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Western Iowa providers struggle to bring timely mental health care amid staffing shortage

CEO of the Sioux Rivers mental health region Shane Walter works at his desk in Orange City. He said the workforce shortage has significantly impacted services for people in crisis.
Kendall Crawford
/
IPR
CEO of the Sioux Rivers mental health region, Shane Walter, works at his desk in Orange City. He said the workforce shortage has significantly impacted services for people in crisis.

When Deb Tuttle was diagnosed with long-haul COVID-19, she didn’t think of herself. She thought of her patients at the behavioral clinic in Council Bluffs where she works as a therapist.

Since her first bout of COVID in August of 2020, she has had to deal with recurring symptoms. The days where she wakes up with a fever or cough are unpredictable, but not uncommon. When she has to call in sick, she’s hit with a feeling of guilt.

“I feel bad,” she said. “I just feel like I'm letting people down, and I don't want to do that. I don't like doing that.”

For Tuttle, taking off work means one less therapist at CHI Health Psychiatric Associates – where they’re already fending off a shortage of staff. Workforce shortages are plaguing many industries, and mental health providers across Iowa have not been immune. The shortages are crippling efforts to bring timely mental health care to western Iowa.

Deb Tuttle stands in her office at CHI Psychiatric Associates in Council Bluffs, Iowa.
Kendall Crawford
/
IPR
Deb Tuttle works at CHI Psychiatric Associates in Council Bluffs, where they are short on staff. Tuttle said she sometimes squeezes in clients over her lunch hour to help fill the gaps.

Between their locations in Missouri Valley and Council Bluffs, the clinic needs five more therapists to fill the gaps. That’s not to mention the additional listings for psychiatrists and support staff. Clinic administrator Scott Halverson said the staffing shortage has a direct impact on the level of care they can bring.

If patients want continuing care with a therapist, they’ll likely have to wait around a month for services. Halverson said that’s coming at a time when the clinic is seeing a 14 percent increase in people seeking care.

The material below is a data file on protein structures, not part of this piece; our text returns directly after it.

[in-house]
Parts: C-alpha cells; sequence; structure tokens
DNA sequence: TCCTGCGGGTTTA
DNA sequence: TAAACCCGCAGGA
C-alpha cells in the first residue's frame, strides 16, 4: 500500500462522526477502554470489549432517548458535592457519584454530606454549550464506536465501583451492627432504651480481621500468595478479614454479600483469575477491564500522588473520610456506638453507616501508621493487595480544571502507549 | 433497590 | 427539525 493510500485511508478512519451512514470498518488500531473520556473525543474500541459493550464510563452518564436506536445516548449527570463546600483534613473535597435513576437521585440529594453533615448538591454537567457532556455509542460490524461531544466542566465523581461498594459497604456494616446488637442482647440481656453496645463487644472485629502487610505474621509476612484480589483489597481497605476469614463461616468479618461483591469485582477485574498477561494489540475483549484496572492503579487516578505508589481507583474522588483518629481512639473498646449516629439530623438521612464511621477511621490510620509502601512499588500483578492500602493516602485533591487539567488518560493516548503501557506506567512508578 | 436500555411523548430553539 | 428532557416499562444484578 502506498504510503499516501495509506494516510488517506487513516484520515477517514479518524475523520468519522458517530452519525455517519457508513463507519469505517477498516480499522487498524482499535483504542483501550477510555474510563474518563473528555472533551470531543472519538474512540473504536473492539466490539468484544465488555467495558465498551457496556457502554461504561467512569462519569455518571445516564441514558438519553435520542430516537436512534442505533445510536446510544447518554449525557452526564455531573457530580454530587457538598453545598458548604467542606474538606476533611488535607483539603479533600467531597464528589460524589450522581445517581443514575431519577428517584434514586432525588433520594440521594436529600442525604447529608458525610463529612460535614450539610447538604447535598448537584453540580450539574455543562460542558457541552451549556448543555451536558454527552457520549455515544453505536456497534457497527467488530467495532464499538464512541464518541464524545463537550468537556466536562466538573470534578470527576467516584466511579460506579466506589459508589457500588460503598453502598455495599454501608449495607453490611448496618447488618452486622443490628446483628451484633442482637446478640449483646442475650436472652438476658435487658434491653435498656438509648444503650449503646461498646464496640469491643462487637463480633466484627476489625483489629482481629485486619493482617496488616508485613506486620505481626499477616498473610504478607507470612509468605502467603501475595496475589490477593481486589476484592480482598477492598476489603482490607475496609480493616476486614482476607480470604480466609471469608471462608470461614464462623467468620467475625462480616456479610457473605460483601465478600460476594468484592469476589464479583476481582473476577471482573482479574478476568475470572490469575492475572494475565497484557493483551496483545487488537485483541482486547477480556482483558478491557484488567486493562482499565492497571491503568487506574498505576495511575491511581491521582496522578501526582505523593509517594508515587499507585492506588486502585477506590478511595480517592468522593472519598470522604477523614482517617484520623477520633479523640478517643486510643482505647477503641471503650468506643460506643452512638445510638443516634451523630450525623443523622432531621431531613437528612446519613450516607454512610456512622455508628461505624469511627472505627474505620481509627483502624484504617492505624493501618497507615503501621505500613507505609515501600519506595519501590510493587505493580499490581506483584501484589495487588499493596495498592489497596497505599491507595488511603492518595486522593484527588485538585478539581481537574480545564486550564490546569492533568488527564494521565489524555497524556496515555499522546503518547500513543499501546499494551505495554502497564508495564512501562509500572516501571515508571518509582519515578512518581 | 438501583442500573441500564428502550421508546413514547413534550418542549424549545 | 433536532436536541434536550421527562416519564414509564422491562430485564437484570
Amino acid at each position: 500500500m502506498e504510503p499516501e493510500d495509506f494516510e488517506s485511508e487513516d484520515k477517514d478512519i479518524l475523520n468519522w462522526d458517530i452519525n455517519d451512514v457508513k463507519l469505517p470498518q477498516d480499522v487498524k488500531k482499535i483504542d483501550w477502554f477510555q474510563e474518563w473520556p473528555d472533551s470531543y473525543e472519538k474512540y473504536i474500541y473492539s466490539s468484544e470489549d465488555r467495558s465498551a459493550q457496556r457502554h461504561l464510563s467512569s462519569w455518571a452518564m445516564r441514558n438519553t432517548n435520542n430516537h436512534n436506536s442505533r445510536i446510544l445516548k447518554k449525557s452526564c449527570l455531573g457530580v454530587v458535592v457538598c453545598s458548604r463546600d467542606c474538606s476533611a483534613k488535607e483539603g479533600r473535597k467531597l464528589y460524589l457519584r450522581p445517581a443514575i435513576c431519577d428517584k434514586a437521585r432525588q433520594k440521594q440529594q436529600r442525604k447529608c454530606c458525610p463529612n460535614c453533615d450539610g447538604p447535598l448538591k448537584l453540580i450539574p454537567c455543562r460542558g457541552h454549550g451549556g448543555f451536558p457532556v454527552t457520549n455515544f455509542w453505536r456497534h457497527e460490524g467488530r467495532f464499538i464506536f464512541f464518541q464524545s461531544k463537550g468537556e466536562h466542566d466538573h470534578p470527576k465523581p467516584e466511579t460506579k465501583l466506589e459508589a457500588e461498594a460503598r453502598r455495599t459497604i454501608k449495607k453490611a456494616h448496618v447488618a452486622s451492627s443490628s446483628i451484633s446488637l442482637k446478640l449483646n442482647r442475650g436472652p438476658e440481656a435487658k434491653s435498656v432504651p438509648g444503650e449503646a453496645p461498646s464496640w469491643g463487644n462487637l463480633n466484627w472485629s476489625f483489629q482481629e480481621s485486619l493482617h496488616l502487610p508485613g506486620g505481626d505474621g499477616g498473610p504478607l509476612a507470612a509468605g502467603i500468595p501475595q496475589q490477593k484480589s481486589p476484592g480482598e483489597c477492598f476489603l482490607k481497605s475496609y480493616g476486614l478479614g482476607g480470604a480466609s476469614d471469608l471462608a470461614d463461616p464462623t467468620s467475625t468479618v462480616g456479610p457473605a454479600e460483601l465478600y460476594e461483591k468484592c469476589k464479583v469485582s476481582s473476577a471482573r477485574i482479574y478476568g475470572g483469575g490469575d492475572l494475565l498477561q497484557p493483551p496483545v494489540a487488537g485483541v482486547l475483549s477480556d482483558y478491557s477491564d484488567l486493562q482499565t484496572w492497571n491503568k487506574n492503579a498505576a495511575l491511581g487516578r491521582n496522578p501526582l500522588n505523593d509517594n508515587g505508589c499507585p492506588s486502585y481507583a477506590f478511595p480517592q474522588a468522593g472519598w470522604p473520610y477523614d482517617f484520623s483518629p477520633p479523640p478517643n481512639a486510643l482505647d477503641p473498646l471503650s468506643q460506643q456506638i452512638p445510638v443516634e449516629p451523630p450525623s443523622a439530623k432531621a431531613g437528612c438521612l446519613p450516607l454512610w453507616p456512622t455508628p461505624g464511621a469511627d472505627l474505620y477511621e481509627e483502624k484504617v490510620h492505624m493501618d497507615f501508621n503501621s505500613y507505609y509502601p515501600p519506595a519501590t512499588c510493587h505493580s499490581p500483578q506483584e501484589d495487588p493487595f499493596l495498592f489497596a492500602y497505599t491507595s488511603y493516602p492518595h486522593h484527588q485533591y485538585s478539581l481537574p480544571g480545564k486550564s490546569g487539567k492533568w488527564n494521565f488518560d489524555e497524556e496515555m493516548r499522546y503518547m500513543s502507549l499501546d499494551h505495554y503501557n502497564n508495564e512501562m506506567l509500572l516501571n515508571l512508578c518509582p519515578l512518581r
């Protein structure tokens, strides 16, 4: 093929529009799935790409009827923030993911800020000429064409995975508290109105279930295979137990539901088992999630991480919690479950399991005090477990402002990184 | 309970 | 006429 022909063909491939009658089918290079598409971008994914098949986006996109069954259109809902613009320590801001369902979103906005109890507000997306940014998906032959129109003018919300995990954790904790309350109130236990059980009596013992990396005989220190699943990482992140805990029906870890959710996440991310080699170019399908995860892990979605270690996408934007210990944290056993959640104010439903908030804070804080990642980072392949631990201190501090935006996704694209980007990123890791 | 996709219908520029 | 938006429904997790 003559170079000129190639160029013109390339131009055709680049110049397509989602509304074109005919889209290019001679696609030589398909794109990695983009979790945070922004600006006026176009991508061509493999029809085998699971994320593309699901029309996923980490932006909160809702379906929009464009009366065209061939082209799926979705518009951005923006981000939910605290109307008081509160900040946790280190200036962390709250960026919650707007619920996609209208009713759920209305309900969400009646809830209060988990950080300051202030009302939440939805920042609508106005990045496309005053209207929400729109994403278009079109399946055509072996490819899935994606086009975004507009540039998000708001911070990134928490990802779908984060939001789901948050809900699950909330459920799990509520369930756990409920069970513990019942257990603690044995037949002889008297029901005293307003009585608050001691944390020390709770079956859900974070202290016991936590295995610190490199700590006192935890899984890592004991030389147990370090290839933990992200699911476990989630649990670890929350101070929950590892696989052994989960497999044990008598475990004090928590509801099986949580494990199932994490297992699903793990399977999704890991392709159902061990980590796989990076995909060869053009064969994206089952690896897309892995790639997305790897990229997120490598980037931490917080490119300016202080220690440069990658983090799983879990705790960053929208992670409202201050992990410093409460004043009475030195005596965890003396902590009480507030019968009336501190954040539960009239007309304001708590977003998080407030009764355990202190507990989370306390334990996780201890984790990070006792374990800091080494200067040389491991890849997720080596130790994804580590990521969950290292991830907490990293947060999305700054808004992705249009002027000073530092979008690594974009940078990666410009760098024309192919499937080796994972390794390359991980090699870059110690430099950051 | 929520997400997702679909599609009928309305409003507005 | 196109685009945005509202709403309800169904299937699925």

“They gradually might begin to re-engage in some unhealthy coping patterns, like drinking or other self-destructive kinds of behavior,” Halverson said. “So if a person has the courage to make that call, we'd like to be able to be there for him as close to that phone call as possible.”

They’re not the only provider feeling the strain. Across western Iowa, mental health providers are struggling to find enough staff. It’s hurting many communities who were already facing significant barriers to treatment – like rural areas.

One of the Plains Area Mental Health community care centers sits in Le Mars, Iowa.
Kendall Crawford
/
IPR
One of the 14 Plains Area Mental Health community care centers sits in Le Mars. They're down four therapist positions.

In northwest Iowa, rural providers who were already struggling to recruit workers are now reaching a new level of urgency. Plains Area Mental Health is a community care center with 14 offices across the region. CEO Kim Keleher describes the organization as northwest Iowa’s “safety net.”

“We don’t turn anybody away regardless of ability to pay,” Keleher said.

She said that promise has been harder to keep in the last year. Even after increasing pay, they still have four unfilled therapist positions. One job advertisement published over a year ago has yielded no results.

While the non-profit has still been able to provide open access care, Keleher said it’s been a stressor on staff. Each therapist is often taking on 10 clients every day of the week. They’ve seen turnover recently, with staff leaving for the higher rates and more flexible scheduling that private practice provides.